To read an article about the discovery of a giant pelagornithid from South America: Giant Seabird from Chile.
Article about the discovery of fossils found in South Australia: Giant Toothed Birds once Soared over Australia.
The “teeth” of these birds have no enamel. They are in effect bony projections from the jawbones, they may not be true teeth but they were sharp and would have proved very effective in grabbing the prey of this large, ocean-going flyer. It is likely that Pelagornis sandersi caught fish and squid at the sea surface. Scientists remain uncertain as to whether this creature was capable of diving to catch prey.
Dr Daniel Ksepka Examines the Skull of P. sandersi
Picture credit: Bruce Museum
Flight Capabilities of Pelagornis sandersi
Dr Daniel Ksepka is the author of an academic paper which appears this week in the “Proceedings of the National Academy of Sciences”. This paper explores the flight capabilities of Pelagornis sandersi. Although very large, the delicate bones suggest that this bird was very light. Body weight estimates vary between 21 and 40 kilogrammes and the weight plus wingspan parameters have influenced the calculations of this creature’s ability to glide. There is no doubt that this bird was an accomplished flyer, capable of travelling long distances, but the glide speed has been difficult to estimate because of the fragmentary fossil evidence.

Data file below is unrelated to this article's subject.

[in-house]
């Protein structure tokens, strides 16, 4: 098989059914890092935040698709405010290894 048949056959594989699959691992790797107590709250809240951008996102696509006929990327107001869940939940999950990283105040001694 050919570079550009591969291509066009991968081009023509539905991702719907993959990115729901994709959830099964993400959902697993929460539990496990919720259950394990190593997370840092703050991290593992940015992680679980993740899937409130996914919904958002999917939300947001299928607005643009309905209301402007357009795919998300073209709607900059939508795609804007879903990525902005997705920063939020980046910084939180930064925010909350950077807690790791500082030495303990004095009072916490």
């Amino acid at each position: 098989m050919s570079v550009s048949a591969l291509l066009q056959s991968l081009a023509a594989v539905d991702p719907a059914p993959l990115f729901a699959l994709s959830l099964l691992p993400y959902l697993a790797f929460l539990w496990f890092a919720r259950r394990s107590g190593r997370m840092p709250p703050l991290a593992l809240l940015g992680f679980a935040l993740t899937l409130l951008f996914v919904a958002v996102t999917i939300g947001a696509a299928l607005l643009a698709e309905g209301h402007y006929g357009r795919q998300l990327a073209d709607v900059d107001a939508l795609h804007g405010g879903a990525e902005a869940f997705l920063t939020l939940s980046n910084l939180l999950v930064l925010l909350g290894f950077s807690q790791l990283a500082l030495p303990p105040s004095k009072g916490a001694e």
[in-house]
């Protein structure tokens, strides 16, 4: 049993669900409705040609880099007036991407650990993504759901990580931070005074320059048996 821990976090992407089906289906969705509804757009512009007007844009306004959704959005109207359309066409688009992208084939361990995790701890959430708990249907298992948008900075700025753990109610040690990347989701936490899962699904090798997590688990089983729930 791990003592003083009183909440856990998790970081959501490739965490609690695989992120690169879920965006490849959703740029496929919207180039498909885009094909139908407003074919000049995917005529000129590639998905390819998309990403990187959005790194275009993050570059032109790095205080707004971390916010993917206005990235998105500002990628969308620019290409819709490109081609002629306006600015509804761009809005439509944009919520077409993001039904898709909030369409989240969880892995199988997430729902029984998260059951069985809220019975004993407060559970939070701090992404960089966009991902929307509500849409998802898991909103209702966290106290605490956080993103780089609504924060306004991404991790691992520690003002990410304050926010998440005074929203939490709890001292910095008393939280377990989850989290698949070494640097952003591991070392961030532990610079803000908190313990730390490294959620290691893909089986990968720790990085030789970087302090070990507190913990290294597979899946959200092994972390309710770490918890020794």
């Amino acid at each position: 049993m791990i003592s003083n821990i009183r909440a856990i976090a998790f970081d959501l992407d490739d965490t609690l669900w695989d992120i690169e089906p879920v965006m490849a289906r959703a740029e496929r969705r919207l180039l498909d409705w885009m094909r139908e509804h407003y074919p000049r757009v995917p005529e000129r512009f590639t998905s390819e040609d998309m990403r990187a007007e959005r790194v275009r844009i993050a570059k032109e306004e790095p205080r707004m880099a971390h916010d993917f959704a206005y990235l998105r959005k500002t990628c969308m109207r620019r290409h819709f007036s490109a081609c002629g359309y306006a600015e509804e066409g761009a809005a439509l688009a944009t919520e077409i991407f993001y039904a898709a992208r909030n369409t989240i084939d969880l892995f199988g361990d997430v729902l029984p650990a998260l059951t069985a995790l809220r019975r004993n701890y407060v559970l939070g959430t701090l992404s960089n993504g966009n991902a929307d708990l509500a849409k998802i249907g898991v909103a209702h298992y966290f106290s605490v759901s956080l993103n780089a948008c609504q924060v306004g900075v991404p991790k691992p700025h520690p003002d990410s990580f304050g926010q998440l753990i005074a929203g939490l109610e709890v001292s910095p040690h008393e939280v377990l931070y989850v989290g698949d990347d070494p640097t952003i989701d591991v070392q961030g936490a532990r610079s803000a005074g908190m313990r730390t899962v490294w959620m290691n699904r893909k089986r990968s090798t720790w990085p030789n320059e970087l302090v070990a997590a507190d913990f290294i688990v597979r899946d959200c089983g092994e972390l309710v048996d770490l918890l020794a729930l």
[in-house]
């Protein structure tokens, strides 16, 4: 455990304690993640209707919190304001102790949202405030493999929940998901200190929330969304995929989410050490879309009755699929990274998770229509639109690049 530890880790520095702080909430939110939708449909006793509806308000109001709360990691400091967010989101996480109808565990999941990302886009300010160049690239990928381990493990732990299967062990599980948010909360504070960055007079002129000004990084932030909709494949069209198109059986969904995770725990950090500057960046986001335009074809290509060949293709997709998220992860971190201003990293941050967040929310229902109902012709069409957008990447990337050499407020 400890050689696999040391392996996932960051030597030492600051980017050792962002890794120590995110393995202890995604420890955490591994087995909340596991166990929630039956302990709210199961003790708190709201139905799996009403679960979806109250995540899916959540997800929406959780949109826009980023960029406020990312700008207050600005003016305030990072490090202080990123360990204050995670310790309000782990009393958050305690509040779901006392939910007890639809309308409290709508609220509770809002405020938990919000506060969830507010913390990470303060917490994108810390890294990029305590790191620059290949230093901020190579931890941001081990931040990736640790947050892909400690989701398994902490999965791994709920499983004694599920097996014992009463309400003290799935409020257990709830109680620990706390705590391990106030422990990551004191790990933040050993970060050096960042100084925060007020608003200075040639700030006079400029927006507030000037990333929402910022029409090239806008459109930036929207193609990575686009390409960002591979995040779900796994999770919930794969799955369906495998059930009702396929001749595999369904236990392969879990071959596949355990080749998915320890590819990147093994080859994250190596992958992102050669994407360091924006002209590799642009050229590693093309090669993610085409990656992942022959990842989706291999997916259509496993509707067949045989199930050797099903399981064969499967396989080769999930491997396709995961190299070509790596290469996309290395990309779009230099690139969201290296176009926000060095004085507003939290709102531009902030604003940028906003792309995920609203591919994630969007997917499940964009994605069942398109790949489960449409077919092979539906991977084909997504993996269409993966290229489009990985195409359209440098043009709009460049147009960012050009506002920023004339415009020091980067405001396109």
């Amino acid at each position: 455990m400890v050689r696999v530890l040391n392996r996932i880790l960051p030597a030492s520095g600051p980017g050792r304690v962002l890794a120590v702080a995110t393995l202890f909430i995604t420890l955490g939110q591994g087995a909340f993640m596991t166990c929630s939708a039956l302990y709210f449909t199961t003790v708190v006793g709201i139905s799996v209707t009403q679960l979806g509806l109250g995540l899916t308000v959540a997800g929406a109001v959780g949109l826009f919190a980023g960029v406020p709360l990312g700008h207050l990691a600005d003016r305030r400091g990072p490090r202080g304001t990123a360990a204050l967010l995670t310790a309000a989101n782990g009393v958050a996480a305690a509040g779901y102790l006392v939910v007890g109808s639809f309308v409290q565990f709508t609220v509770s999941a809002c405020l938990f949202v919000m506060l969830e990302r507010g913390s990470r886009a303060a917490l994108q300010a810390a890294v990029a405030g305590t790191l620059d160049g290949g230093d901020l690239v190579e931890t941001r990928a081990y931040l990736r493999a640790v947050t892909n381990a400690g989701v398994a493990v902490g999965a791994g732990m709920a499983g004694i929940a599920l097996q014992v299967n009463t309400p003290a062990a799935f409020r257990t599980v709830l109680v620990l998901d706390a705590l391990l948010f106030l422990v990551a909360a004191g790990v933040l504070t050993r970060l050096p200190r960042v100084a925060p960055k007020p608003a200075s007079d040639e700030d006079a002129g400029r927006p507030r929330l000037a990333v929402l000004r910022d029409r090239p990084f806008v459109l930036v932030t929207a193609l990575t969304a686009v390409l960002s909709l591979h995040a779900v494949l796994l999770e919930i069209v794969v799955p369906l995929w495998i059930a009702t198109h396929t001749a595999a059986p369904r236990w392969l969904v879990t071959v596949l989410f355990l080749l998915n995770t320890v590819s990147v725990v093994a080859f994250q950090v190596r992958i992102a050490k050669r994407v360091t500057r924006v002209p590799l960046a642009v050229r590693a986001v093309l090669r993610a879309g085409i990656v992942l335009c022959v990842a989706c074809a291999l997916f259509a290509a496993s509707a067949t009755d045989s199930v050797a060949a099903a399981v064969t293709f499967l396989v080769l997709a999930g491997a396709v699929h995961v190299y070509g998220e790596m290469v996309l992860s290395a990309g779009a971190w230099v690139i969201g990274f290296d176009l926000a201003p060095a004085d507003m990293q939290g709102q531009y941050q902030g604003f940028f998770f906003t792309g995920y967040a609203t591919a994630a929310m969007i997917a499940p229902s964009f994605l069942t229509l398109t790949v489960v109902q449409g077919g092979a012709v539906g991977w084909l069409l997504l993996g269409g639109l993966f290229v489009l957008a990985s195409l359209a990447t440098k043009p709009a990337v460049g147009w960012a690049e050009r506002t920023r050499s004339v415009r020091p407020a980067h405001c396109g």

A range of glide speeds have been stated, by Dr Ksepka (lead author), from an impressive 10.6 metres per second to more than 17 metres per second. To place this into context, Usain Bolt’s one hundred metres World Record of 9.58 seconds suggests an average speed over the race of around 10.4 metres per second, P. sandersi could effortlessly glide faster than Usain Bolt can sprint. When the upper estimates are considered, Pelagornis sandersi could travel at speeds in excess of 38 miles per hour.
An Artist’s Reconstruction of the Giant Seabird Pelagornis sandersi
Picture credit: Liz Bradford
Commenting on his study, Dr Ksepka stated: